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|Abstract:||We present the CB tree, a counting-based self-adjusting binary search tree in which, as in splay trees, more-frequently accessed items move closer to the root. In a sequential execution, after 𝑚 operations of which 𝑐(𝑣) access item 𝑣, an access of 𝑣 traverses a path of length (1+log𝑚𝑐(𝑣)) while doing few if any rotations. Unlike the original splay tree, in which each access moves the accessed item all the way to the root via a sequence of rotations, accesses in a CB tree do very few rotations, specifically (𝑛+𝑛log𝑚𝑛), during a sequence of 𝑚 operations of which 𝑛 are insertions. This is 𝑜(1) (subconstant) amortized per operation if 𝑚≫𝑛. We adapt the CB tree into a scalable concurrent self-adjusting BST. We show experimentally that the concurrent CB tree scales well because it, too, performs few rotations, and therefore self-adjusts without having rotations create a bottleneck. Our evaluation shows that the concurrent CB tree performs better than existing concurrent search trees on non-uniform access sequences derived from real workloads.|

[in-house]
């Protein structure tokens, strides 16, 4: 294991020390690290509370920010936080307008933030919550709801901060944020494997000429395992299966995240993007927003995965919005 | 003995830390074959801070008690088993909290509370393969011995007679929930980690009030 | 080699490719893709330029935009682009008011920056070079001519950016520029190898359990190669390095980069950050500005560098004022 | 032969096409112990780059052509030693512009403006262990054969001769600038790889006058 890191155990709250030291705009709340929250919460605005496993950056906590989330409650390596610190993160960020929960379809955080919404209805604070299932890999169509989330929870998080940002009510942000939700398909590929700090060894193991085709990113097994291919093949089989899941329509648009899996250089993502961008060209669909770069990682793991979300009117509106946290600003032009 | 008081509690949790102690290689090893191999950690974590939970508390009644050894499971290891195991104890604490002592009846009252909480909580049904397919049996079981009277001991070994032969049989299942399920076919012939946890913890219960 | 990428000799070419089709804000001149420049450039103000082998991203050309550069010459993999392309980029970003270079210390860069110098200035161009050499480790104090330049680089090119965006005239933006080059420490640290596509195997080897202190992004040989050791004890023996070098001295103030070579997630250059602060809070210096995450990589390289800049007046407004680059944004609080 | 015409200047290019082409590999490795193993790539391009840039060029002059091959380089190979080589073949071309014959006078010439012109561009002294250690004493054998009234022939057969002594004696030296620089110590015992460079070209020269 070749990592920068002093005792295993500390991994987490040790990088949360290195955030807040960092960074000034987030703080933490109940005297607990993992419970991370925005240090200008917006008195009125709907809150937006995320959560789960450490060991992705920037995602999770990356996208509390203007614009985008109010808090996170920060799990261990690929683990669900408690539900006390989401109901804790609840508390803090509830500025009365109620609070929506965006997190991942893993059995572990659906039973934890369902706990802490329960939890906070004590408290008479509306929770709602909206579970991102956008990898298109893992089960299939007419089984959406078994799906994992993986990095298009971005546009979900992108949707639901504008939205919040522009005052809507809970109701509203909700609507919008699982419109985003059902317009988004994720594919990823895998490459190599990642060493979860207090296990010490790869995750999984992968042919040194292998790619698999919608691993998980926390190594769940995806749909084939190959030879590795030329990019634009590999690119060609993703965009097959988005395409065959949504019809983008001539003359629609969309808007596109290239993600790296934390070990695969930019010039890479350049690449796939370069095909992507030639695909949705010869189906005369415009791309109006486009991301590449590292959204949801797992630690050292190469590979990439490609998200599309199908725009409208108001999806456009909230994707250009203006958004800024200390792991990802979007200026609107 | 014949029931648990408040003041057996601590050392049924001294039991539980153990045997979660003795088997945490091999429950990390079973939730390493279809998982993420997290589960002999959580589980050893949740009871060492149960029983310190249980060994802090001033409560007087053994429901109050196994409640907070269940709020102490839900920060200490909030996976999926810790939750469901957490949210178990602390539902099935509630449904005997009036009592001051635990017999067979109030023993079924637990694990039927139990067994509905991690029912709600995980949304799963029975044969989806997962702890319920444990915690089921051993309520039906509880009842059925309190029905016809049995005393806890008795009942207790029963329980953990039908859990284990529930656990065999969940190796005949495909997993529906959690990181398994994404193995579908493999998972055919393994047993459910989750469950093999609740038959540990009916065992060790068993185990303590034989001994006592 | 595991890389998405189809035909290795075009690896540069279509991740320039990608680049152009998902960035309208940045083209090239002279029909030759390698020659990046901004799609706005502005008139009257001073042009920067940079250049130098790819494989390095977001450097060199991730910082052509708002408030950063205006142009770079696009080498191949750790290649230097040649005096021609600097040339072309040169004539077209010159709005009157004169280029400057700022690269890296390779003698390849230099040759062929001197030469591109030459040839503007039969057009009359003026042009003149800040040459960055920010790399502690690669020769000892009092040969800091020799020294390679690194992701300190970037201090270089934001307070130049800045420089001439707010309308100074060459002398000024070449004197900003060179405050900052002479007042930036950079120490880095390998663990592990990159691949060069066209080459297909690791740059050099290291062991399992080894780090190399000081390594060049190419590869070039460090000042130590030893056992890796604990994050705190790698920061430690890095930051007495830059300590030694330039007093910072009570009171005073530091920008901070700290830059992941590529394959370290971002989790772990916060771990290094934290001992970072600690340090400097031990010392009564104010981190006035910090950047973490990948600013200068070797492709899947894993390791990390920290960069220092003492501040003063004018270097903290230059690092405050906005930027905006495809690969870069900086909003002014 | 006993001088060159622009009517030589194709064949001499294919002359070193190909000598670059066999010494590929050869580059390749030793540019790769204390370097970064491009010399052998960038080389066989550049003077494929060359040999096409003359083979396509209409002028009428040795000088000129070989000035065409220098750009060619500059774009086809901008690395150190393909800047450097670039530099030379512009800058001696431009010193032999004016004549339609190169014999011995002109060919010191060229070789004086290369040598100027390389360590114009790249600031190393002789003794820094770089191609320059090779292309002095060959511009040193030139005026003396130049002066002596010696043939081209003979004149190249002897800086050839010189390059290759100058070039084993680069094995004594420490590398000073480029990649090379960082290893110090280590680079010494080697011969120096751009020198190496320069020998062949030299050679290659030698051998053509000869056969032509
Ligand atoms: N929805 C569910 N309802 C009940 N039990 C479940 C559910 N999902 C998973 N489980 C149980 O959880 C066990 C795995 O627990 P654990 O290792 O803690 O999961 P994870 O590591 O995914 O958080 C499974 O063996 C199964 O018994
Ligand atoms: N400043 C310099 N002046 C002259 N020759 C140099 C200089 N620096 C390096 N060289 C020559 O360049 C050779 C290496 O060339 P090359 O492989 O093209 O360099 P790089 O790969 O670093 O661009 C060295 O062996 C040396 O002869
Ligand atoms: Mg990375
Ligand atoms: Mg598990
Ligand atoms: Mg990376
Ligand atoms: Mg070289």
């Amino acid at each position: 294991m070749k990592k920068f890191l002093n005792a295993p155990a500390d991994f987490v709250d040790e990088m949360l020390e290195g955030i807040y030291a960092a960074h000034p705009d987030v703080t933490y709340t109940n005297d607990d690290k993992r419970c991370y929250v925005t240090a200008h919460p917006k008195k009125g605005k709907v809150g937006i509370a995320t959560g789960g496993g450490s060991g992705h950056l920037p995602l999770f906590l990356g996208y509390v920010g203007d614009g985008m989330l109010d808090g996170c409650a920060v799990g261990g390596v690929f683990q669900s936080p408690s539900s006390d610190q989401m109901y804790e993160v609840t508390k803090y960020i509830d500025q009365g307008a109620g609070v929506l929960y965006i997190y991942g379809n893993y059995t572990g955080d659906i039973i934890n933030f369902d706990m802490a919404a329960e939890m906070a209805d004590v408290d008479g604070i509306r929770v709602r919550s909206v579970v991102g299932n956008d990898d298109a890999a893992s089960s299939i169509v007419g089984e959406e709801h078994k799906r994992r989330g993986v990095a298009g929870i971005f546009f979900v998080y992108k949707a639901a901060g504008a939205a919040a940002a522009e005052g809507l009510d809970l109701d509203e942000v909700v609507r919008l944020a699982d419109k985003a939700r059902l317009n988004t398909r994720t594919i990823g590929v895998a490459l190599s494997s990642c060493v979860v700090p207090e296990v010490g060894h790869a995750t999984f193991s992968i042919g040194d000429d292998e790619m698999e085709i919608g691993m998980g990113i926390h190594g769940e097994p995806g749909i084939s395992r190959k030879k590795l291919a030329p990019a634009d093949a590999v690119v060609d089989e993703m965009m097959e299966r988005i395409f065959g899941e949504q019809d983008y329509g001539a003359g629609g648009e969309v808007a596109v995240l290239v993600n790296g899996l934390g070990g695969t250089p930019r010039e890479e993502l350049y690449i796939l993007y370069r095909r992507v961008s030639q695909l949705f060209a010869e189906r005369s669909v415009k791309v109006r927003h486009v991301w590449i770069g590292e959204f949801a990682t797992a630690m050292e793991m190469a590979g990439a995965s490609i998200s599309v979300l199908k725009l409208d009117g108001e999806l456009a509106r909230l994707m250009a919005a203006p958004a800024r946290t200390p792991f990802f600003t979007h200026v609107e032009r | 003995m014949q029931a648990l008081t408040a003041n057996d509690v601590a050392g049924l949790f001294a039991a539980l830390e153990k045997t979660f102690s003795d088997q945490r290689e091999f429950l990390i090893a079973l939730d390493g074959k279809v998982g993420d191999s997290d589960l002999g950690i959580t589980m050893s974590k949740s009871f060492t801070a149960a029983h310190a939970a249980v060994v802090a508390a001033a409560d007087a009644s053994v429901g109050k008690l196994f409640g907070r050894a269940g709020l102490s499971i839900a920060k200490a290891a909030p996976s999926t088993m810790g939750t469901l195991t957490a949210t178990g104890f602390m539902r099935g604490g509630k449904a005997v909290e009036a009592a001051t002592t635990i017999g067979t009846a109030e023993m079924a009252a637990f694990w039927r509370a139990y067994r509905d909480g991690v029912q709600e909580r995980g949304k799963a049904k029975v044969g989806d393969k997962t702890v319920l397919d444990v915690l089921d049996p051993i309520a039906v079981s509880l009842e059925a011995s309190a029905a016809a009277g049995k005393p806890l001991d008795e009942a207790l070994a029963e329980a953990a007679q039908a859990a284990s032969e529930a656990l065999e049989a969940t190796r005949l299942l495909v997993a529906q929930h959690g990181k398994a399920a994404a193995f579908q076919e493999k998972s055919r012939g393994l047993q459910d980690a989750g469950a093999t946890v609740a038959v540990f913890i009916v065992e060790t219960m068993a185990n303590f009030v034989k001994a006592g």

|Citation:||Afek, Yehuda, Haim Kaplan, Boris Korenfeld, Adam Morrison, and Robert E. Tarjan. "The CB tree: a practical concurrent self-adjusting search tree." Distributed Computing 27, no. 6 (2014): 393-417. doi:10.1007/s00446-014-0229-0|
|Pages:||393 - 417|
|Type of Material:||Journal Article|
|Journal/Proceeding Title:||Distributed Computing|
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